He and his wife moved their family from North Carolina to Washington nearly two decades ago. He has three children who attended the Monroe School District, while he worked for Microsoft for the past 19 years. He said his strengths are in the field of technology.

McDowell said his family chose not to try out other communities because Monroe has had it all — a good school system, real estate is more affordable, it has a great commercial district and opportunities to recreate.

If elected, McDowell said he hopes to focus on improving the already impressive city parks system. He said he wants to keep businesses coming in and tackle issues like homelessness. He said he would also like to see the city council address addiction by providing more options for treatment to residents.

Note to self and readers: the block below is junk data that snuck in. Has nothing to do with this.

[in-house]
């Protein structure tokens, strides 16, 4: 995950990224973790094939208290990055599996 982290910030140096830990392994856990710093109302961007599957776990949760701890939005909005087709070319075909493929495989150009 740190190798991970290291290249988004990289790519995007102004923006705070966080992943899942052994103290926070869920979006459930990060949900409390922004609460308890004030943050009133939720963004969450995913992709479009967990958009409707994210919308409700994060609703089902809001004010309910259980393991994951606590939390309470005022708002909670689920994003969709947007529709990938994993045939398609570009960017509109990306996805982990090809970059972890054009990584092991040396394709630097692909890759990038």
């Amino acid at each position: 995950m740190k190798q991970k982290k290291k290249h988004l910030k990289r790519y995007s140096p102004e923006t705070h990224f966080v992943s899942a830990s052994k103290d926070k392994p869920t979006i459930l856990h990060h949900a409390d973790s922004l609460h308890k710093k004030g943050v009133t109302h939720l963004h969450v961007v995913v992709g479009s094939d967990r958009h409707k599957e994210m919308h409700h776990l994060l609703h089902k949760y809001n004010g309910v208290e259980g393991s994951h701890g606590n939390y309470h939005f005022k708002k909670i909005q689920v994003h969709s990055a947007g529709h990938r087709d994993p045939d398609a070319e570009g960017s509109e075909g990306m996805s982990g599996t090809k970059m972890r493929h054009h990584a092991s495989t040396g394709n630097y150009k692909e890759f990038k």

Scarboro called himself the junior guy on the city council. He has been there for two years, and hopes to use that experience for another term.

The incumbent is a retired U.S. Navy Seal and transportation supervisor for the school district. Scarboro and his wife moved to the city in 1994. He said he is looking forward to continuing to work on issues like transportation, homelessness and revitalizing downtown Monroe.

Scarboro also addressed the issue of diversity in Monroe at the forum. He said the best approach to listening to people is to turn their backs on them — in the sense that it offers the chance to take them for what they say and not what they look like. He said usually what separates people is their culture, not the color of their skin.

In his closing statements, Scarboro said he would like voters to consider what kind of team they would like to build for Monroe. What do people want to see when they look back at what was done for the city, “it is not about I or me, it was about us,” he said.